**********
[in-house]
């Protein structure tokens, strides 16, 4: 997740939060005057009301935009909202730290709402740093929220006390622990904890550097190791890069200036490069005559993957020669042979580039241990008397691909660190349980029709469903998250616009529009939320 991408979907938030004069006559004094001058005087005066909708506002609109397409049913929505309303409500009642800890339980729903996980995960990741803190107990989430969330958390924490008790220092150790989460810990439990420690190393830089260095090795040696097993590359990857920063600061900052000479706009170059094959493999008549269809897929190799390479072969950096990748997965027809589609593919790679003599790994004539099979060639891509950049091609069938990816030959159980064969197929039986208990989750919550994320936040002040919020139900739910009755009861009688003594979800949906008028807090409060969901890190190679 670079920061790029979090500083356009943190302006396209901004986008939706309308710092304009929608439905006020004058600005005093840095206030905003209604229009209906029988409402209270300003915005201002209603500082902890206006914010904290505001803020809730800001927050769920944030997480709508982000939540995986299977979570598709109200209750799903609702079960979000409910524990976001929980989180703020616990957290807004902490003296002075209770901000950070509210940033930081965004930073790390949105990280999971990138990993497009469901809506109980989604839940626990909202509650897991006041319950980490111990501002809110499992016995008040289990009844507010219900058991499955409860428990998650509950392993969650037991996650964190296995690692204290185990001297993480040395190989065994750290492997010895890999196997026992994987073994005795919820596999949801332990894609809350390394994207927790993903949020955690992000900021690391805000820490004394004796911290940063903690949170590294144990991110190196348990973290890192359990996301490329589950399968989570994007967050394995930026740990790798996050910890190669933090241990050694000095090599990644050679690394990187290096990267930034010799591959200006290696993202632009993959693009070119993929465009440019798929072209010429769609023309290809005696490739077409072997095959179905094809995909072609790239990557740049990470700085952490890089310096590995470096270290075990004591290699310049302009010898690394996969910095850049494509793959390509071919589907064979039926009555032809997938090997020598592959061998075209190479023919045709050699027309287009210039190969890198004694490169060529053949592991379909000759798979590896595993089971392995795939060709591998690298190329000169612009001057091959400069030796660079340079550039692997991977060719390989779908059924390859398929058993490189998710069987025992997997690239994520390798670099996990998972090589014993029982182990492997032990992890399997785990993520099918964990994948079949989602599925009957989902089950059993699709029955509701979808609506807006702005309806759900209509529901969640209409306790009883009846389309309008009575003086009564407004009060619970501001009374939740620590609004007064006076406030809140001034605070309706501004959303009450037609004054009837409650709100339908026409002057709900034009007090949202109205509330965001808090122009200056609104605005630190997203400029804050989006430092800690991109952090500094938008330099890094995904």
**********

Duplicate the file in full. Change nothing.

[in-house]
């Protein structure tokens, strides 16, 4: 997740939060005057009301935009909202730290709402740093929220006390622990904890550097190791890069200036490069005559993957020669042979580039241990008397691909660190349980029709469903998250616009529009939320 991408979907938030004069006559004094001058005087005066909708506002609109397409049913929505309303409500009642800890339980729903996980995960990741803190107990989430969330958390924490008790220092150790989460810990439990420690190393830089260095090795040696097993590359990857920063600061900052000479706009170059094959493999008549269809897929190799390479072969950096990748997965027809589609593919790679003599790994004539099979060639891509950049091609069938990816030959159980064969197929039986208990989750919550994320936040002040919020139900739910009755009861009688003594979800949906008028807090409060969901890190190679 670079920061790029979090500083356009943190302006396209901004986008939706309308710092304009929608439905006020004058600005005093840095206030905003209604229009209906029988409402209270300003915005201002209603500082902890206006914010904290505001803020809730800001927050769920944030997480709508982000939540995986299977979570598709109200209750799903609702079960979000409910524990976001929980989180703020616990957290807004902490003296002075209770901000950070509210940033930081965004930073790390949105990280999971990138990993497009469901809506109980989604839940626990909202509650897991006041319950980490111990501002809110499992016995008040289990009844507010219900058991499955409860428990998650509950392993969650037991996650964190296995690692204290185990001297993480040395190989065994750290492997010895890999196997026992994987073994005795919820596999949801332990894609809350390394994207927790993903949020955690992000900021690391805000820490004394004796911290940063903690949170590294144990991110190196348990973290890192359990996301490329589950399968989570994007967050394995930026740990790798996050910890190669933090241990050694000095090599990644050679690394990187290096990267930034010799591959200006290696993202632009993959693009070119993929465009440019798929072209010429769609023309290809005696490739077409072997095959179905094809995909072609790239990557740049990470700085952490890089310096590995470096270290075990004591290699310049302009010898690394996969910095850049494509793959390509071919589907064979039926009555032809997938090997020598592959061998075209190479023919045709050699027309287009210039190969890198004694490169060529053949592991379909000759798979590896595993089971392995795939060709591998690298190329000169612009001057091959400069030796660079340079550039692997991977060719390989779908059924390859398929058993490189998710069987025992997997690239994520390798670099996990998972090589014993029982182990492997032990992890399997785990993520099918964990994948079949989602599925009957989902089950059993699709029955509701979808609506807006702005309806759900209509529901969640209409306790009883009846389309309008009575003086009564407004009060619970501001009374939740620590609004007064006076406030809140001034605070309706501004959303009450037609004054009837409650709100339908026409002057709900034009007090949202109205509330965001808090122009200056609104605005630190997203400029804050989006430092800690991109952090500094938008330099890094995904």